Department of Internal Medicine
Naka Central Hospital
First Department of Internal Medicine
Kyoto Prefectural University of Medicine
Correspondence to: Ken-ichiro Inoue, MD, Department of Internal Medicine, Naka Central Hospital, 1733-1 Iida, Naka-cho, Naka-gun, Ibaraki-Prefecture, 311-0134, Japan; e-mail: firstname.lastname@example.org
To the Editor:
We read with interest the retrospective autopsy report review of
cases from a medical ICU by Tai et al (February 2001).1
However, in regard to undiagnosed malignancies in autopsy-confirmed
cases, we consider that it is difficult to accept their data from
several points: 10 days of hospitalization seemed a short time to
diagnose malignant tumors; Tai et al did not describe the diagnostic
procedure in detail; and the patients who participated in their study
appeared to be younger than average for malignancies. Thus, to
investigate discrepancies between clinical diagnoses and autopsy
findings in malignancies, the data of hospitals treating patients of
various ages, and with not only emergent diseases but also chronic
ones, may be more reliable.
We previously reviewed 445 consecutive malignancies diagnosed by
postmortem examination from 1988 to 1997 to elucidate discrepancies
between clinical diagnoses and autopsy findings.2 Our rate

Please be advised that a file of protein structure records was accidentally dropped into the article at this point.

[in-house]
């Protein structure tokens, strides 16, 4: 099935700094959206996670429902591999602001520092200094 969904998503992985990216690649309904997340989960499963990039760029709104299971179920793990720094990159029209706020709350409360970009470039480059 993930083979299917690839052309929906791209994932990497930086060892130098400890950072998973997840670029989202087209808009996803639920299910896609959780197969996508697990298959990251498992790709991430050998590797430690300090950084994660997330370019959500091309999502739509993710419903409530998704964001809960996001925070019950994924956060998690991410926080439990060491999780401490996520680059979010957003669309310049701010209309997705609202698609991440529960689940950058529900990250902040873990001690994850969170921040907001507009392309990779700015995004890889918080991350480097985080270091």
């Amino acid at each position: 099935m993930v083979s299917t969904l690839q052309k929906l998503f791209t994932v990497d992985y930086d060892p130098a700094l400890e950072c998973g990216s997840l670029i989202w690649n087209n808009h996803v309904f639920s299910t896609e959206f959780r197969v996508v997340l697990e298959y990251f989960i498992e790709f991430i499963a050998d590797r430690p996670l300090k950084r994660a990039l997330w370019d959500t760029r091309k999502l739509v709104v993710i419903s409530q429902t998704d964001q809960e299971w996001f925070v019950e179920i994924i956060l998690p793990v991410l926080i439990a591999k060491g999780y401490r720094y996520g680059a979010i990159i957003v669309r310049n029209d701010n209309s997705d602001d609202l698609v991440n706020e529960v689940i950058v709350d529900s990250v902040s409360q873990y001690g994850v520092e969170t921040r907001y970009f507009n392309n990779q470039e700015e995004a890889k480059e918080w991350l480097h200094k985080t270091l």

of undiagnosed malignancies was 11.2% (50 of 445). These malignancies
included 16 thyroid cancers, 10 prostate cancers, and 10 colon cancers
(unpublished data). These undiagnosed malignancies consisted of 46
class-2 errors and 4 class-1 errors according to the review criteria by
Tai et al (unpublished data). In the hospital we review, in cases of
suspected malignancy, a systemic medical workup including chest and
abdominal radiographs or ultrasonography is generally performed. Many
of the patients present with a relatively high performance status, and
complete medical workups can be carried out over a 2-week period or
longer. In conclusion, we want to emphasize the importance of autopsy,
because > 10% of malignant neoplasms remain undiagnosed despite
advances in medical technology.
Become a CHEST member and receive a FREE subscription as a benefit of membership.
Individuals can purchase this article on ScienceDirect.
Individuals can purchase a subscription to the journal.
Individuals can purchase a subscription to the journal or buy individual articles.
Learn more about membership or Purchase a Full Subscription.
Institutional access is now available through ScienceDirect and can be purchased at myelsevier.com.
Some tools below are only available to our subscribers or users with an online account.
Download citation file:
Web of Science® Times Cited: 1
Customize your page view by dragging & repositioning the boxes below.
Enter your username and email address. We'll send you a reminder to the email address on record.
Athens and Shibboleth are access management services that provide single sign-on to protected resources. They replace the multiple user names and passwords necessary to access subscription-based content with a single user name and password that can be entered once per session. It operates independently of a user's location or IP address. If your institution uses Athens or Shibboleth authentication, please contact your site administrator to receive your user name and password.